Beyond the FTC’s monitoring of generative AI as it has gained traction, Commissioner Bedoya also spoke about more basic algorithmic decision-making and the ways in which it pervades virtually every aspect of modern life. Together, these three speakers offered important insight into the federal government’s efforts to address AI — as well as the critical work ahead.

The convening’s panel discussions covered a variety of topics that highlighted the intersection of traditional civil rights issues and the emergence of AI. During the first panel — “The AI Regulatory Roundtable: What Does Ethical AI Look Like, and How Can We Regulate It?” — the panelists discussed AI governance approaches and how to fill current gaps in AI regulation. The panelists offered insight into how to implement regulations that would protect civil rights in the future and offered potential approaches that Congress could take to ensure protection in certain sectors.

The second panel — “Safeguarding Democracy: AI, Voting, and the Future of our Elections” — addressed how AI could exacerbate the spread, volume, and targeting of election disinformation to communities of color in particular. The panelists discussed steps that Congress, states, agencies, and social media platforms can take to regulate disinformation and limit interference in elections.

During the third panel — “AI and the Workforce: Championing Workers’ Rights in the Era of AI” — panelists examined the disproportionate impacts that AI in the workplace could have on women, people with disabilities, and people of color and explored regulatory approaches to address these issues. The panelists also discussed the importance of unions in ensuring a safe, equitable future where AI is prevalent in the workplace. The fourth panel — “Democracy at an Inflection Point: Addressing Urgent AI Challenges in 2024” — directly discussed how each community would face challenges as a result of AI and other emerging technologies. Panelists also provided an overview of the issues discussed throughout the convening — touching on voting, privacy, and workforce and data issues — and they reaffirmed the importance of regulation and governance that prioritizes the protection of civil rights.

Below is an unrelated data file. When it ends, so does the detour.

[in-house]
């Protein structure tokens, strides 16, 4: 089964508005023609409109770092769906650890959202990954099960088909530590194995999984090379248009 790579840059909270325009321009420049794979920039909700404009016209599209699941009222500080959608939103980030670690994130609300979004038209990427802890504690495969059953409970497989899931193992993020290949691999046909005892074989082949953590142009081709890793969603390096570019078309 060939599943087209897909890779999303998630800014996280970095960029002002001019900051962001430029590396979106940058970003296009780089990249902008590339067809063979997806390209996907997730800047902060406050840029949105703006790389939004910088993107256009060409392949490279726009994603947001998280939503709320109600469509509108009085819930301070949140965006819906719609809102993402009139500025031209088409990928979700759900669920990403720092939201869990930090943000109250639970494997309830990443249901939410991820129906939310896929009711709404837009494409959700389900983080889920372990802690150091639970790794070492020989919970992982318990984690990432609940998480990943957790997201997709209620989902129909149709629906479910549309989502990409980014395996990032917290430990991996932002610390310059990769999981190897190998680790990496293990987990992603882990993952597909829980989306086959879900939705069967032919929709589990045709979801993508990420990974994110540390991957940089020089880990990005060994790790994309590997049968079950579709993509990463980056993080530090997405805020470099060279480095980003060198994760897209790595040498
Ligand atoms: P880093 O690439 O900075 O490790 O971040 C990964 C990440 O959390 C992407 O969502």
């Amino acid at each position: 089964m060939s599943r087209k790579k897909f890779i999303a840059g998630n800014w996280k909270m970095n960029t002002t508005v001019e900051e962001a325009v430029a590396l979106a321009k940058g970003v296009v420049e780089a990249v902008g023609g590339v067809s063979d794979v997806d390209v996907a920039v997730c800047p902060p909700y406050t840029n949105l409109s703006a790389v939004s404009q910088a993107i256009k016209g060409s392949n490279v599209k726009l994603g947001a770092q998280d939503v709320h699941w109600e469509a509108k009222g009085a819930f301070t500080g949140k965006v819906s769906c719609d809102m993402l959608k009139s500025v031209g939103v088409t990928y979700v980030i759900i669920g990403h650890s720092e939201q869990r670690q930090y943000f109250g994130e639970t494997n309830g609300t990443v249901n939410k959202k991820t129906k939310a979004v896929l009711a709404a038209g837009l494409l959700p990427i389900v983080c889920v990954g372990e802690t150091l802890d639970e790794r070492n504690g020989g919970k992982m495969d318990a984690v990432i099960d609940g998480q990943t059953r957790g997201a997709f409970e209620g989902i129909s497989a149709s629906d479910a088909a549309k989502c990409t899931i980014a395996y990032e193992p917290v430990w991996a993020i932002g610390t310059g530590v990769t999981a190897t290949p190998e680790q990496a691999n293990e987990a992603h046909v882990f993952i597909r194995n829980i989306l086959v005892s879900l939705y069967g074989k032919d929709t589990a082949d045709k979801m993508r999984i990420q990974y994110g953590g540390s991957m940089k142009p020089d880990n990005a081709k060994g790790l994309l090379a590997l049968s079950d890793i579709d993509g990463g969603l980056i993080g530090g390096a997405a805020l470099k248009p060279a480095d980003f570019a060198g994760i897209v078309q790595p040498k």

Maya Wiley, president and CEO of The Leadership Conference, noted that “We are in an election year and democracy is on the ballot,” and she described this as a moment during which we are grappling with “whether or not we’re going to be inclusive. Whether we are going to ensure that technologies advance democracy rather than disrupt our ability to be democratic. And whether or not we’re going to honestly face down what it means to understand that frontier systems, AI, is built on bias. It’s built on discrimination. It doesn’t mean that we can’t do good with it, but we can’t do any good in society unless we confront it.”

The Center for Civil Rights and Technology will be working every day to do just that.

Aaliyah Adkins and Kendra Mills are spring 2024 legal interns at The Leadership Conference on Civil and Human Rights.

0 replies

Leave a Reply

Want to join the discussion?
Feel free to contribute!

Leave a Reply

Your email address will not be published. Required fields are marked *